Thursday, September 29, 2011

Join The Occupation: Occupy WALL STREET Is Spreading. Our Time Has Come!

Join The Occupation: Occupy WALL STREET Is Spreading. Our Time Has Come!

Posted on September 29, 2011 by lex

Friday, September 30th, Concerned Citizens Gather for the Kick-off of
Occupy Boston

The conversation that began on Wall Street on September 17 has swept northward to Boston, and inspired a powerful national movement.

Joining with nearly 100 actions in cities from Los Angeles to Dallas, Chicago, and Washington D.C.,  concerned citizens have come to speak out for a more just society.
Occupy Boston will gather at Dewey Square in Downtown Boston on Friday, September 30 at 6 p.m., to begin an ongoing protest, discuss the state of the union and offer specific changes in government to affect a positive social shift.
This action in Boston began with a group of over 200 people who assembled on The Common Tuesday evening to voice their support for the movement. Paul Harris of the Guardian covered the meeting, saying,“[..] the people behind Occupy Boston showed a strong dose of media savvy and organizational skill on [Tuesday] night, as they drew a committed crowd of volunteers to their cause: to occupy a slice of the city.”
The impetus for Occupy Boston is to challenge the status quo of an economic system that subverts our government and social fabric. The top 1% owns 50% of the nation’s wealth – and more importantly uses this wealth to undermine the founding principles of America’s
The movement invites everyone who feels the current system is broken to join us in a discussion about how we might reform business and government, and restore the promise of America. Through the direct democratic process of general assembly, Occupy Boston is working define and solve the problems we face as a nation. 100% of the
population deserve alternatives to: an opaque and exclusive
government, a Wall Street without conscience, and a state struggling
to guarantee basic human rights.
We will persist in this action until we are joined by policy-makers, business leaders, the citizens of our Republic in building a just and inclusive community. We are the bottom 99% of America. We are speaking up.
For more information about Occupy Boston visit

The group of young people who have set up camp in lower Manhattan in order to protest what they say is the corruption of Wall Street have been dismissed by some as being a disorganized movement with no real focus.

New York Magazine reports that next week, the professionals have vowed to help "Occupy Wall Street" put some people on the street:

Next week, the site will welcome members of New York's organized labor coalitions including the United Federation of Teachers, 32BJ SEIU, 1199 SEIU, Workers United, and Transport Workers Union Local 100, which voted unanimously last night to support the occupation. Other groups standing in solidarity include the Working Families party, the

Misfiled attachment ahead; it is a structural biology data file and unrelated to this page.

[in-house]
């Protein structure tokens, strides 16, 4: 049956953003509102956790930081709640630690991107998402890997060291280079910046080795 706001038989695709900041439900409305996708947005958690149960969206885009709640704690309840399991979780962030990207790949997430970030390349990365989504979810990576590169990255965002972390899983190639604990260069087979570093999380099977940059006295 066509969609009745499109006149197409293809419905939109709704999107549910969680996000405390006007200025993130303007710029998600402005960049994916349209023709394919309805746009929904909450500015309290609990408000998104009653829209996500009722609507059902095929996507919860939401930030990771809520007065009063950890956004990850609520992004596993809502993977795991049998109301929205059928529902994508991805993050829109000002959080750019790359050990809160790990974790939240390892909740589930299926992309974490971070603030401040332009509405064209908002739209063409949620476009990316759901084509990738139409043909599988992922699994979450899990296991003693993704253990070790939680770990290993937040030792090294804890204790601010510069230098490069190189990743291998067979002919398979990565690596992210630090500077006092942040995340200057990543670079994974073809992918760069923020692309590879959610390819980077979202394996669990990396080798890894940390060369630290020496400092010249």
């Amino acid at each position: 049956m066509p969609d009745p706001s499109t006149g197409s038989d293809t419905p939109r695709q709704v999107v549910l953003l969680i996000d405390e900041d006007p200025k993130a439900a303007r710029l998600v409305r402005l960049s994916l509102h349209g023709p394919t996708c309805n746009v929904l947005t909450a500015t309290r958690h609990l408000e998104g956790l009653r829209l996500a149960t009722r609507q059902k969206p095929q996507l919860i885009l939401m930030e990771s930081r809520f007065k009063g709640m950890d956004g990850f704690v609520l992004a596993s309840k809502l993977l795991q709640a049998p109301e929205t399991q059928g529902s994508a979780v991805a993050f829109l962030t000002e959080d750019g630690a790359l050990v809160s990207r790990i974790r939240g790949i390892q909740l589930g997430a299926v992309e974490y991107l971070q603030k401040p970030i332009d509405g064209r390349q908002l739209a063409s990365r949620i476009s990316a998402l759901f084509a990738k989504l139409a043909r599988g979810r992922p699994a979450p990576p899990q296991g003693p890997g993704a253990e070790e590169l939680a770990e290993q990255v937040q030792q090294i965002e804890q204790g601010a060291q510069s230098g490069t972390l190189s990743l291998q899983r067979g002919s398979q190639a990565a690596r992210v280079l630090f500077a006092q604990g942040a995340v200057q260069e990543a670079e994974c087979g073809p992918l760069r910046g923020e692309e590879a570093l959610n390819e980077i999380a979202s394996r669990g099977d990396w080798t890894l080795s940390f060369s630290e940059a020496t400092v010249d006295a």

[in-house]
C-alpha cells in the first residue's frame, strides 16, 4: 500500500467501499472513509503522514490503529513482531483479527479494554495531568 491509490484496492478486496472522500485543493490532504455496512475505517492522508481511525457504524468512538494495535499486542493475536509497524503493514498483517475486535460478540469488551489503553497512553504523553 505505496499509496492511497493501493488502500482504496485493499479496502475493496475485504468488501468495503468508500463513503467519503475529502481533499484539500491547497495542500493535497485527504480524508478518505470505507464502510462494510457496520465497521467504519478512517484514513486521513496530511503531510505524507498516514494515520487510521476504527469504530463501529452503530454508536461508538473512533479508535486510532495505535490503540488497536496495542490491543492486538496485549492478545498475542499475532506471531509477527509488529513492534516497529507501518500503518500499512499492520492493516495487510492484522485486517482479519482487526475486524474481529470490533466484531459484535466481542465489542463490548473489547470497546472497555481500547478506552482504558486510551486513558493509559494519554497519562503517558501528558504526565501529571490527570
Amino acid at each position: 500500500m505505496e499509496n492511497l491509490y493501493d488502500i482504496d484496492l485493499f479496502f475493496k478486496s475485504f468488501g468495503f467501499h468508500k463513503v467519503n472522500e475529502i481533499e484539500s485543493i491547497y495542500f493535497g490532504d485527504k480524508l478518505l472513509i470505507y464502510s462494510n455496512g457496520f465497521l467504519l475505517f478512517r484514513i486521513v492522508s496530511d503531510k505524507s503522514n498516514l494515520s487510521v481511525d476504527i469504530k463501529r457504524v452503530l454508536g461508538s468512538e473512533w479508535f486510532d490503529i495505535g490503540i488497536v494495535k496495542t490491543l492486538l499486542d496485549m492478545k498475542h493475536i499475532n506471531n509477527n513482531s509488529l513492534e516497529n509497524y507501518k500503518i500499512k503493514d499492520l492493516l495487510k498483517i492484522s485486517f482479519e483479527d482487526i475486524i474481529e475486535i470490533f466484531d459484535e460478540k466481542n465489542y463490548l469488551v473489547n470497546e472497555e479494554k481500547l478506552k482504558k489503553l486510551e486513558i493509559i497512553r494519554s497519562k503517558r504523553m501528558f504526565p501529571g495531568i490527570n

Coalition for the Homeless, and

If you don't remember, the protesters in New York have taken inspiration from the protests in North Africa and the Middle East that make up the Arab Spring. They're camping out at Zucotti Park and, again in the spirit of the Arab Spring, "renamed it" Liberty Plaza.

Crain's New York Business has some analysis of what support from labor means:

Despite the common cause, the city's established left did not initially embrace the protest, which began Sept. 17 and has been made up mostly of young people angry about the widening income chasm in the country, the growing influence of money on politics and police brutality, among other issues.

But as the action nears the start of its third week, unions and community groups are eager to jump on board. They are motivated perhaps by a sense of solidarity and a desire to tap into its growing success, but undoubtedly by something else too—embarrassment that a
group of young people using Twitter and Facebook have been able to draw attention to progressive causes in a way they haven't been able to in years.

The protestors have transformed the park into a village of sorts, complete with a community kitchen, a library, a concert stage, an arts and crafts center and a media hub. All of that has enabled them not just to sustain the action but to build momentum. And as celebrities like Michael Moore, Susan Sarandon, Russell Simmons and Cornel West
have joined in, the city's traditional activists have been forced to jump into the fray. "It's become too big to ignore," said one political consultant.

That's also what the Village Voice heard from a TWU spokesman, who said the board voted unanimously to support the movement.

"Well, actually, the protesters, it's pretty courageous what they're doing," Jim Gannon told the alternatively weekly. "And it's brought a new public focus in a different way to what we've been saying along. While Wall Street and the banks and the corporations are the ones that caused the mess that's flowed down into the states and cities, it seems there's no shared sacrifice. It's the workers having to sacrifice while the wealthy get away scot-free. It's kind of a natural alliance with the young people and the students — they're voicing our message, why not join them?"

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